Five years ago today, Hurricane Michael, a Category 4 storm, made landfall on the small Florida town of Mexico Beach. The storm left behind a trail of destruction, so much so that FEMA said the area was “wiped out” and designated it “ground zero.”
One home, dubbed the “Sand Palace of Mexico Beach,” was designed to withstand winds of 250 miles per hour, nearly double the requirement for the area, and nearly 100 mph above the recorded wind speeds from Hurricane Michael. The home was one of the only structures left standing after the storm had cleared, with only minimal damage sustained.
The homeowners made a conscience decision to build a home that could withstand even the strongest hurricanes that could impact the area. One of the main features in the construction of the home was the use of spray foam insulation in the overall design and build. For example, the closed-cell foam helped the roof endure the blunt force of the winds during the storm, keeping it intact. As one of the homeowners said, “I think spray foam did a great job of not only insulating our home, but also unifying and solidifying the roof!”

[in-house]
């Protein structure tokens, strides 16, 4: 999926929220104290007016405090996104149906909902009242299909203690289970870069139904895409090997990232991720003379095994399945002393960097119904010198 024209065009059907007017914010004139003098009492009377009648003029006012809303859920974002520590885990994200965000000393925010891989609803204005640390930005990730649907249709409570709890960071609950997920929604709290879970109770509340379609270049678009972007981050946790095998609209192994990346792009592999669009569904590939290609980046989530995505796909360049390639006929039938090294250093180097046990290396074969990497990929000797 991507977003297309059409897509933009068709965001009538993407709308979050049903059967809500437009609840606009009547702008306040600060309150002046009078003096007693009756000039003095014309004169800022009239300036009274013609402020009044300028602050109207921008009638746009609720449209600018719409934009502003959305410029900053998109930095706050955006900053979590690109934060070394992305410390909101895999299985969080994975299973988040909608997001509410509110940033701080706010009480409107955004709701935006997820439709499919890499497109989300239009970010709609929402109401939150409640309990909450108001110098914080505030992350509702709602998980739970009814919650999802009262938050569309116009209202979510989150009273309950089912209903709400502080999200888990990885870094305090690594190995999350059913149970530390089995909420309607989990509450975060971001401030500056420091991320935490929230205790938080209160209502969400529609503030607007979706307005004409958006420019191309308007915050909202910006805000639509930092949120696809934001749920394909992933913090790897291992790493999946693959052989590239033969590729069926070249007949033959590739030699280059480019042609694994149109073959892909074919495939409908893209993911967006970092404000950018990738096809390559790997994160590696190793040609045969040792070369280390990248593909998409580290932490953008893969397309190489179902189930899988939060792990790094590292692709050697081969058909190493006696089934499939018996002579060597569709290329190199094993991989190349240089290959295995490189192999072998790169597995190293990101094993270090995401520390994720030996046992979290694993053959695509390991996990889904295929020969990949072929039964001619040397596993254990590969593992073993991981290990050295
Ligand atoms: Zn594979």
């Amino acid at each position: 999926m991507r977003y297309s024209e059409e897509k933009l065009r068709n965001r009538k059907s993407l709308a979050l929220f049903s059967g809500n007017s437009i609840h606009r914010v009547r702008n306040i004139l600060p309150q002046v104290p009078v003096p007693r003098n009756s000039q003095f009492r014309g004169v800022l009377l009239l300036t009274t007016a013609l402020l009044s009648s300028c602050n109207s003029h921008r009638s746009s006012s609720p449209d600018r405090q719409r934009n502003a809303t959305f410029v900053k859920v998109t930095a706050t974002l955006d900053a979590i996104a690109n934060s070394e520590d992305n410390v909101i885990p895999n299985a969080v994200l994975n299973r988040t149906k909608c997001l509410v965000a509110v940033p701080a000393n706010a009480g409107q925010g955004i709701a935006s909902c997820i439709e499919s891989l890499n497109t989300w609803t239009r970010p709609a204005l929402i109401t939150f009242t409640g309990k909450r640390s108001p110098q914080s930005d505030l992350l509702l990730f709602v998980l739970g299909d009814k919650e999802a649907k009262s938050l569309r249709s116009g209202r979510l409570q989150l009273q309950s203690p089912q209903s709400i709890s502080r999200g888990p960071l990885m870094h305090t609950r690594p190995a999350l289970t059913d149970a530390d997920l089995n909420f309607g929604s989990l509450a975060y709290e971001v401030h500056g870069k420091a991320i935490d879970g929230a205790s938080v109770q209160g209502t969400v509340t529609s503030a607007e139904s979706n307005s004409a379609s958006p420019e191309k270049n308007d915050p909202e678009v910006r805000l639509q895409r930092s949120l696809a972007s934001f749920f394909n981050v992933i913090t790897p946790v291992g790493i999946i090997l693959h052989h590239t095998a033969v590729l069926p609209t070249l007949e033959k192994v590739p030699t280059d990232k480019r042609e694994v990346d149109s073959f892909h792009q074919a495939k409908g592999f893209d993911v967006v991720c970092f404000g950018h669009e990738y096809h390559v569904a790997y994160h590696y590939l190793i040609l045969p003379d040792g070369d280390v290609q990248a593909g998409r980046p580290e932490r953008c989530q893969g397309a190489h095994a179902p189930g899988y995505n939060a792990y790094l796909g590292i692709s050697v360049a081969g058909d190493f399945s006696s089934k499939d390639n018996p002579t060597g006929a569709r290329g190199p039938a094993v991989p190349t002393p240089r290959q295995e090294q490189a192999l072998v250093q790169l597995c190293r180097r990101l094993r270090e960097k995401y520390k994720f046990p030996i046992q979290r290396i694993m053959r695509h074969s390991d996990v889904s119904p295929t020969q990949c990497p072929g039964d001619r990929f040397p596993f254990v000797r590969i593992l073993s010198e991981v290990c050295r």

Spray foam insulation also helped increase the overall resiliency and strength of the structure, from the ground floor up.
To incentivize homeowners to improve their homes’ resiliency, Florida lawmakers passed H.B. 799 earlier this year, which requires insurance companies to provide premium reductions for homes with wind uplift prevention solutions. This law will go a long way to help prevent the roof of a home from being lost in the face of a natural disaster.
Homeowners, particularly those in hurricane-vulnerable areas, looking to strengthen the overall structure of their home, ensure overall comfort, and reduce their utility costs, should look to spray foam insulation as a vital building material to help your home weather the storm.